Those suffering from anorexia or other weight control behaviors are more likely to abuse drugs, according to the National Institute on Drug Abuse (NIDA), based on an article in the International Journal of Eating Disorders. Of the more than 10,000 teens who participated in the Youth Risk Behavior Surveillance System, 10 percent of boys and 20 percent of girls reported unhealthy weight control behaviors in the previous month. In treating co-occurring SUDs and EDs, in some cases, it is recommended that the SUD be treated first in the event that the treatment is not able to address both disorders. Most standalone eating disorder treatment facilities are not equipped to treat someone with an active substance use disorder; however, some facilities will be able to treat both conditions simultaneously.
Anorexia can be life-threatening. Inpatient treatment is usually recommended for anorexia in order to slowly facilitate weight gain. It is important that this process happen gradually because the individual may at first be alarmed when they see that their weight is increasing. This is very disturbing for many with anorexia, as they feel a loss of control when their food situation is suddenly being managed by someone else, such as a medical doctor. In an inpatient setting, the person can receive a wide range of treatment modalities, such as
- Individual psychotherapy
- Nutrition counseling
- Cognitive Behavioral Therapy (CBT)
- Support groups
- Family therapy
Individual psychotherapy provides the person with their own therapist with whom they can speak confidentially and talk through issues as well as how to succeed once they are discharged. Nutrition counseling allows them to meet with a dietician to develop healthy eating habits that can sustain them post treatment.
The purpose of CBT is based on the premise that thoughts and feelings influence behavior. If these thoughts are flawed and/or illogical, they may cause emotional disturbances and negative behaviors. Eating disorders are especially suited for CBT, as so much of the disorder is based on a distortion of the person’s body image (a flawed perception). A therapist trained in CBT can work with the individual by helping them identify negative thought patterns, work through their roots, and give the individual new tools to manage their illness.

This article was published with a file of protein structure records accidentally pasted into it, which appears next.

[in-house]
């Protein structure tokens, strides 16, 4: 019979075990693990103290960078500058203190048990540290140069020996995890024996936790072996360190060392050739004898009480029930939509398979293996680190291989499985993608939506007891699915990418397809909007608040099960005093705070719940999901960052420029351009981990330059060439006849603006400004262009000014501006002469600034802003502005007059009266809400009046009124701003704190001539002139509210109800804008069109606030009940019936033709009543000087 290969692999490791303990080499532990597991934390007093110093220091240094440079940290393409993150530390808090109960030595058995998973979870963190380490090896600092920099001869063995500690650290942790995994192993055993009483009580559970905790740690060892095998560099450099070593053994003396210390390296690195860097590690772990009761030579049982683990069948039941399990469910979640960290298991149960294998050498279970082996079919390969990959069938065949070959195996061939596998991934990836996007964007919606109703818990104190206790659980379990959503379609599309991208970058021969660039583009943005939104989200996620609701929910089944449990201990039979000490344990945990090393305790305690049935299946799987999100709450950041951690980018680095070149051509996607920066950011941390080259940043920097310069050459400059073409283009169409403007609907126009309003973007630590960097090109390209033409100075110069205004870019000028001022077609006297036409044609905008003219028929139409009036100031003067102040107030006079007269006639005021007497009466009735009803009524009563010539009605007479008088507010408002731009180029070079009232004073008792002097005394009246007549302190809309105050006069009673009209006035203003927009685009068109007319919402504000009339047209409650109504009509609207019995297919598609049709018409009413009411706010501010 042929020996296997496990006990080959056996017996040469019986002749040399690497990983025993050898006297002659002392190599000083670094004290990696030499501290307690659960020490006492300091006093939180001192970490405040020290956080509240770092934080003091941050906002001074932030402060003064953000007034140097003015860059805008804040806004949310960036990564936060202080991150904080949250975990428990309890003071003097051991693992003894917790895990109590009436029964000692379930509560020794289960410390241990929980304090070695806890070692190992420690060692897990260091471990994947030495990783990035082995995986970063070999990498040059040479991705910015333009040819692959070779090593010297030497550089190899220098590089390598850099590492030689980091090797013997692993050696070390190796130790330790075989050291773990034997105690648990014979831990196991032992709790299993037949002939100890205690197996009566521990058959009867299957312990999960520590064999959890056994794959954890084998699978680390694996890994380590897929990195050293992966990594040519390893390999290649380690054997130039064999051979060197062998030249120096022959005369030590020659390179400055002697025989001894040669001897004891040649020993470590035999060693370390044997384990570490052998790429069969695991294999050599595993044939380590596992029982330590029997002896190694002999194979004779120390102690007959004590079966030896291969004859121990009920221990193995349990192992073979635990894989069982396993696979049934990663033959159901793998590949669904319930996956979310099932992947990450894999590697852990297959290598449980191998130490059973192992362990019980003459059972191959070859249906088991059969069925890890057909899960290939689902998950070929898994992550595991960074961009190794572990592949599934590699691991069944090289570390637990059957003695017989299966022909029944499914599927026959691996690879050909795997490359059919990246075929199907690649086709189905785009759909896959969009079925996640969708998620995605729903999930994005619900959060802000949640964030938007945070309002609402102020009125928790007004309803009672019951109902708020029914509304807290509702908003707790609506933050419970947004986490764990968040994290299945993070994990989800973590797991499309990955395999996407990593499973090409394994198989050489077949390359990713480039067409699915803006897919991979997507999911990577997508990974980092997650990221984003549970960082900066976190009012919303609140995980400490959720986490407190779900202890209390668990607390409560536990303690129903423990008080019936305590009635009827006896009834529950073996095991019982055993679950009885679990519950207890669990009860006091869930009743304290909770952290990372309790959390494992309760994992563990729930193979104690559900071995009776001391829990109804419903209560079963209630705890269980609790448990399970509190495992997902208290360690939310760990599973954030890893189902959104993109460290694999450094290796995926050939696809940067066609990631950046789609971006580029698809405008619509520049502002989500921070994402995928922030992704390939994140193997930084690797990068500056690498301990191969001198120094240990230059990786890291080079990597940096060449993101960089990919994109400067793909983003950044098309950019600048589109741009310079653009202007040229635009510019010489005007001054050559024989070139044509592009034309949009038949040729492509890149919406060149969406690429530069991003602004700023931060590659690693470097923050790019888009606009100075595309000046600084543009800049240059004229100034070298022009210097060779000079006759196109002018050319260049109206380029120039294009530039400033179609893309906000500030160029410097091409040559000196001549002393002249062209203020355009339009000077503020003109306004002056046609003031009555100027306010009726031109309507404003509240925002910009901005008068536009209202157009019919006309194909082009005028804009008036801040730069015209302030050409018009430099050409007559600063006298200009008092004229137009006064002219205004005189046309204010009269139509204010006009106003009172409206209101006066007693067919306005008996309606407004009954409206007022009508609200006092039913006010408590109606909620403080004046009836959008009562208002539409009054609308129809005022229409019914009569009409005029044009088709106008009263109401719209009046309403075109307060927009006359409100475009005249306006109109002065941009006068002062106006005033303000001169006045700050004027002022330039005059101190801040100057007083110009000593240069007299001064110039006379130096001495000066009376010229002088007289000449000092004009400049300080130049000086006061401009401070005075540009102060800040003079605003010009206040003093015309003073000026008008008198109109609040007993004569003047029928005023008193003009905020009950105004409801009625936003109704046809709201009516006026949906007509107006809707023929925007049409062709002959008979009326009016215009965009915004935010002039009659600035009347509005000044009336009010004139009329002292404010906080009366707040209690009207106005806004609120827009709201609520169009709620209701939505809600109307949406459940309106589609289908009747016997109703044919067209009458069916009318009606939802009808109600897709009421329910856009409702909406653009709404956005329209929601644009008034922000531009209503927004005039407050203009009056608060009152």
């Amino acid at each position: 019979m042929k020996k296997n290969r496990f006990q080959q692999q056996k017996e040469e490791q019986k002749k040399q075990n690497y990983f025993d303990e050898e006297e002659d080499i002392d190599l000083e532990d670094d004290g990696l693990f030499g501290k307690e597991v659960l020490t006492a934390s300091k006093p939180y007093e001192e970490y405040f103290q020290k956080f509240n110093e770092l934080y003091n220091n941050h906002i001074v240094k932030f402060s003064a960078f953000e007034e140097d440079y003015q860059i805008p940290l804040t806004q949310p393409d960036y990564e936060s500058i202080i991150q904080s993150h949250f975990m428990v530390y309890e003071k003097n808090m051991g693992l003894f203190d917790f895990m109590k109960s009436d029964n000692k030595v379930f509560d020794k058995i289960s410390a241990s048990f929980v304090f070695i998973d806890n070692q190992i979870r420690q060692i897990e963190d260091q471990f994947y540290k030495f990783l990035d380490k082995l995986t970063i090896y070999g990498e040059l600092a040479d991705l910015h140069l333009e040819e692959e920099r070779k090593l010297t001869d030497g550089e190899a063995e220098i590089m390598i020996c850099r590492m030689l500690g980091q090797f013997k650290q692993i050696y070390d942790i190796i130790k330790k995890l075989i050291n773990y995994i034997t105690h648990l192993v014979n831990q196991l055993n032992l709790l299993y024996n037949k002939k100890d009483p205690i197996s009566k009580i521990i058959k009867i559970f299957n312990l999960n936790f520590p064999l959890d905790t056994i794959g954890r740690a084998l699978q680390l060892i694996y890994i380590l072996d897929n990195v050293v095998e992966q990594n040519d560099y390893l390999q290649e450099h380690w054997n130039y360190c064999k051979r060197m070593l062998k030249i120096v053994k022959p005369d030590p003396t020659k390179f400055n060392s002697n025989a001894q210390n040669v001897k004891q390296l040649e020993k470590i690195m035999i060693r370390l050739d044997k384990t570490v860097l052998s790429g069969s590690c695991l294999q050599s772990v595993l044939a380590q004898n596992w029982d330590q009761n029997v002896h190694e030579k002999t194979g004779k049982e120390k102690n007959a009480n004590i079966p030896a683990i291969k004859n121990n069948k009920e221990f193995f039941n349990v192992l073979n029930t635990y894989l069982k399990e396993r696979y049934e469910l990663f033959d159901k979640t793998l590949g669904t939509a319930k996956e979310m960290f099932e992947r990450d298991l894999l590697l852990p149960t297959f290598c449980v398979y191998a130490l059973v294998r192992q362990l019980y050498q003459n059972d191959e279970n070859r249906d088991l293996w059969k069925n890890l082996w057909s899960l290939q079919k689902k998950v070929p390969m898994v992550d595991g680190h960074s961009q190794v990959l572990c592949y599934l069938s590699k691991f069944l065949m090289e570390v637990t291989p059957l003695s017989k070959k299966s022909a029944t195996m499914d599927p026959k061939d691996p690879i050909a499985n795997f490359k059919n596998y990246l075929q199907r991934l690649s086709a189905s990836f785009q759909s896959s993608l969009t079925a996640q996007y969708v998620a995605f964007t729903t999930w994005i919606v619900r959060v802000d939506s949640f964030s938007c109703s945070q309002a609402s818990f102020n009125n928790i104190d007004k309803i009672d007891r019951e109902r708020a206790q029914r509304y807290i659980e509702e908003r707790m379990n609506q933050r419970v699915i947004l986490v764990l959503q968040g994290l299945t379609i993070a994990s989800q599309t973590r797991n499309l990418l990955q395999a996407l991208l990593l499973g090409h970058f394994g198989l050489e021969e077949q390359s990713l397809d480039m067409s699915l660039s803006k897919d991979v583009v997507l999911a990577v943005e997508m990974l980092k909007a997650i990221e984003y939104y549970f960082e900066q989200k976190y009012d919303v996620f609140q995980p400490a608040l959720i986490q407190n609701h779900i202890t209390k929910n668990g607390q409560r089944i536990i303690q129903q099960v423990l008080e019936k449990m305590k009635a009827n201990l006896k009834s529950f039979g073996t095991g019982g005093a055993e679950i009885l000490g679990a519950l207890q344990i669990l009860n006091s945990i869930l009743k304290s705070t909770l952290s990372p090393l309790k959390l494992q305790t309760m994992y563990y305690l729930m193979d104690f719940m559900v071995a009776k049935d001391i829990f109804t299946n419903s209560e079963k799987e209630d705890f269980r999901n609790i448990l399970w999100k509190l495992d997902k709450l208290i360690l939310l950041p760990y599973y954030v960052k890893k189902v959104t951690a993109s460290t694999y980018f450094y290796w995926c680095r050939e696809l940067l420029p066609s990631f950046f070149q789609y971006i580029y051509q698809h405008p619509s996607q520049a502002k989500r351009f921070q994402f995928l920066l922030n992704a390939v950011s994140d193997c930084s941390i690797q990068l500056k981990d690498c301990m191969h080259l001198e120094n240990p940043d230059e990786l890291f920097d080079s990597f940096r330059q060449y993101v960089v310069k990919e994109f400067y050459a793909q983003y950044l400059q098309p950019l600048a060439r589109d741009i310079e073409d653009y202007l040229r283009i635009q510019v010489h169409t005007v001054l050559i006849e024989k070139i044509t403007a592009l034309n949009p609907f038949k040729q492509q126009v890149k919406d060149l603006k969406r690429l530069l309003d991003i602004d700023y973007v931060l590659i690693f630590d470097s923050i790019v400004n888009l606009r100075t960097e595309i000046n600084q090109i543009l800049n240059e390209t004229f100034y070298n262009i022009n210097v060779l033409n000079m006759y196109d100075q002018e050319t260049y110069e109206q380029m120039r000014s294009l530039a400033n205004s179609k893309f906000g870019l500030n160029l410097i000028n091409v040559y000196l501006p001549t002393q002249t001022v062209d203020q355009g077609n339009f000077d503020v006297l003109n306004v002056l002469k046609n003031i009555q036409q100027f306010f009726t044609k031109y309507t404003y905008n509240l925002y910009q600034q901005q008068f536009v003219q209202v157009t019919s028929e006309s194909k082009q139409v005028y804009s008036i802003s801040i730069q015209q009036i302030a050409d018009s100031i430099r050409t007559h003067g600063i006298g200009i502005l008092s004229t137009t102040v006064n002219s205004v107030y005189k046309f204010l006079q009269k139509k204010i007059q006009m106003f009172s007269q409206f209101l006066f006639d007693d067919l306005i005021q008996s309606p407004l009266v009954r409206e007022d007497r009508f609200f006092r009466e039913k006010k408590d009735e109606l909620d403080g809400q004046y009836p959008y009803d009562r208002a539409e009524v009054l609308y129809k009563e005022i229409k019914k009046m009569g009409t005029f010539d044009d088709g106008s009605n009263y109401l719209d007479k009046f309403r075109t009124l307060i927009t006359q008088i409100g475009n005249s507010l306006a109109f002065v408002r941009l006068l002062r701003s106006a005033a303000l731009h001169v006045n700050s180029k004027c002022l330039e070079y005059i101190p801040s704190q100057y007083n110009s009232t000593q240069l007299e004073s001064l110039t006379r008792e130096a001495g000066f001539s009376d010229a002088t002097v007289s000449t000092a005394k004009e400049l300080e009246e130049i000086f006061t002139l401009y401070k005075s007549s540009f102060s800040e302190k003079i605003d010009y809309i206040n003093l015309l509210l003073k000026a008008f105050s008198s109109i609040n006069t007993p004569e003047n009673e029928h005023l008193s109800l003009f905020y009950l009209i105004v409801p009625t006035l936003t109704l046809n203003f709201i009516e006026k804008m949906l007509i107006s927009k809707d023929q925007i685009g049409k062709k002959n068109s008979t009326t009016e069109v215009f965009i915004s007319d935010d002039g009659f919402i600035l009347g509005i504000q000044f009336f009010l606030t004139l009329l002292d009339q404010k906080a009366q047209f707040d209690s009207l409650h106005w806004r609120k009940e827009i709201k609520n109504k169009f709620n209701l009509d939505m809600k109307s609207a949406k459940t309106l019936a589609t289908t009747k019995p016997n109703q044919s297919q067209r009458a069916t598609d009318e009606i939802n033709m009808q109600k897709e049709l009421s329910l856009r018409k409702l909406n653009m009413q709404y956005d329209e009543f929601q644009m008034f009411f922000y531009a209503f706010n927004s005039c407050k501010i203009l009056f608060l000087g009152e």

Nutrition counseling is key to helping the individual transition to a diet focused on making healthier choices. It’s important that a person with an eating disorder feels empowered, which is different than the element of control or the methods they used to restrict food and caloric intake. A dietician can educate the individual about both general nutrition and concepts that are specific to recovery from an eating disorder. They may also monitor weight gain or loss, but should make that decision carefully within the context of their ongoing relationship with the client.
Support groups can be an excellent way for those with eating disorders to connect with peers on a different level than in other types of relationships. These groups allow participants to learn from others who have been in, and currently are in, their shoes. They provide an invaluable source of support for those in recovery from both anorexia and substance abuse.
Family therapy can be very effective in repairing relationships that have been damaged by the eating disorder or ongoing addiction. Under direction from a therapist, the client can talk with their family, and together, they may identify environmental triggers or activities that could invoke previous habits that may endanger their health.
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Treating a substance use disorder and anorexia requires prompt, closely monitored care. Just as eating disorders are driven by control and body image issues, substance use lowers inhibition and can lead to addiction. For example, a binge-purge subtype of anorexia may not enjoy the process of bingeing and purging but deems it necessary. When you add a substance, the process may become more pleasurable (or less dreadful) due to the relaxation that the substance brings. The person gets used to that buffer, and the things they do to manage their weight become easier. Likewise, a person with a substance use disorder may try extreme dieting and use the substance of abuse to stave off hunger and experience pleasure. The substance use disorder and anorexia complement each other, causing the person to spiral deeper into each disorder.
Despite the strong grip that anorexia and addiction can have on a person, there is hope for full recovery. Both addiction and anorexia can be treated with a skilled team of professionals. Because of the medical implications, these individuals are usually treated in an inpatient environment where their safety can be the top priority.